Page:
After hearing the professor discuss gender issues in her home country, Mison Eljiadi had to speak up.
She was eager to share her perspective on how the status of women in Libya has improved over the past four decades. The 35-year-old dentist who lives in Surrey told the American-born lecturer that she feels in-between cultures, tugged by her strong Libyan roots and the draw from the West.
For Eljiadi, it was an unexpected gift to celebrate International Women's Day at the Ismaili Centre, London, and hear Dr Kathryn Spellman Poots, Assistant Professor at the Aga Khan University Institute for the Study of Muslim Civilisations, talk analytically about the country that shaped most of her life.
“I was very happy because no one generally knows about Libya,” said Eljiadi. “I was happy Kathryn had been there a few times.”
Eljiadi's was one example of the meeting of hearts and minds that was repeated over and over again during the event on Saturday, 6 March.
In keeping with the Equal rights, Equal opportunities theme of International Women's Day 2010, women from diverse backgrounds came together to celebrate, identify their strengths and hear about inspirational women in far flung parts of the world, as well as those who were sitting next to them.
“I refuse to be a victim,” said Nurani Nathoo, a young Montessori teacher and Ismaili religious educator who is in a wheelchair. She added: “I have loneliness at times and fears of rejection. I am motivated to excel and reach my full potential. I am passionate about life and would like to make the most of it.” She added that she believes that her fate has been granted her because she can handle it.
Having touched the women in the audience with renewed hope, Nathoo and the other participants smiled as life coach Azmina Jiwa told them about the differences between whining ducks and soaring eagles – those who go round and round in circles compared to the movers and shakers of life.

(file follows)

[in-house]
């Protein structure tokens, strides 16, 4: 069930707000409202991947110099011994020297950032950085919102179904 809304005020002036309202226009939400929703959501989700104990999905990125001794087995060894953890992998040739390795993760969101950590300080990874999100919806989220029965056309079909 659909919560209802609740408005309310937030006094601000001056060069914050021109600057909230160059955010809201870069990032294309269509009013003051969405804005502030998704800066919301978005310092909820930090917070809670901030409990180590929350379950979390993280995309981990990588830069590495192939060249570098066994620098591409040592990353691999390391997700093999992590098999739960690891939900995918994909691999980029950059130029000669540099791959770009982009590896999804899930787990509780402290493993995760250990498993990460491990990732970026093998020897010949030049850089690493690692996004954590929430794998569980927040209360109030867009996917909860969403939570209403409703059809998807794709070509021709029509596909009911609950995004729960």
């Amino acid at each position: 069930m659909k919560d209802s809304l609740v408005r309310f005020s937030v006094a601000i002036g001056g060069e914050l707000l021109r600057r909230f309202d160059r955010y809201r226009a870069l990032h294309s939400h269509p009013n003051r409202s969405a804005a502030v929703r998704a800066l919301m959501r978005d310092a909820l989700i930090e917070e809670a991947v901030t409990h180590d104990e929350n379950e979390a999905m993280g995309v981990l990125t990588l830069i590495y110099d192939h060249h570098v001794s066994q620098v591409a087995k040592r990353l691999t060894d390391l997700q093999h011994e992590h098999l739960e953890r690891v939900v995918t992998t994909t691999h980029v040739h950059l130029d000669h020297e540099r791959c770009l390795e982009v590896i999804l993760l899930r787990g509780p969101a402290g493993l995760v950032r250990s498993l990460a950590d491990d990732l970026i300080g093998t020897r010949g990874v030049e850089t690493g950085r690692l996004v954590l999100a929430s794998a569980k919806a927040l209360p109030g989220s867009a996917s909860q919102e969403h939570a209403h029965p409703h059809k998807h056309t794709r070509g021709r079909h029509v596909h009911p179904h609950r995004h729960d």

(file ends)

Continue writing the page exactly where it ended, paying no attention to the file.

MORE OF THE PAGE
Jiwa also spoke about the role of the human spirit in achieving excellence in an enabling environment. She shared practical steps for reaching one's aspirations and juggling the different elements of life.
In the afternoon, women gathered in small groups to hear about the history of fashion from across the world and try cultural dance steps. In addition to learning how to put on a Kimono and admiring Afghani dress, they were fascinated to learn sari tricks passed down through generations.
This year's International Women's Day event was the third consecutive time that the Women's Activities Portfolio of the Ismaili Council for the United Kingdom marked the occasion in the UK. It was a fusion of cultural exchange, academia and personal development.
While the Women's Portfolio set the agenda, it was the participants – who represented at least 10 countries between them – that gave the event a truly pluralist flavour.
“There is a need for continuity after International Women's Day. It is a reminder that women are also important. We need to realise we have a long way to go and stay strong. I really enjoyed the personal development exercise, you forget you have achieved so much, it reminds you and makes you realise you are capable of doing more.”
– Rahila Muhibi, 24, from Afghanistan
“I enjoyed the sari workshop. I had always admired the femininity and elegance of saris, as well as the embroidery and different colours. But had always wondered how they stay in place. I am very interested in Ismaili history and I love the artistic work around the Ismaili Centre. The day was very inspirational and encouraging and I found the Ismaili ladies very well-spoken and educated, I was very impressed. I had never celebrated International Women's Day before but definitely will now.”
– Shahnaz Attia, 36, from Egypt
“I led the Salsa dance class. The group was so happy and enthusiastic, it was so much fun. Dancing is my passion, it was born within me. I work in marketing but also do Meringue, Cha Cha Cha and Mambo.”
– Monica Riano from Columbia
“The insights [that] Kathryn Spellman Poots had were fascinating. It was really interesting to hear her stories and anecdotes. It was also good to realise that achievements you may think are small – like passing an exam or getting a job – are actually big things. I didn't even know International Women's Day existed and it's really good that we are celebrating it.”
– Nahema Rajabali and Aiysha Kanji, both 19 and from London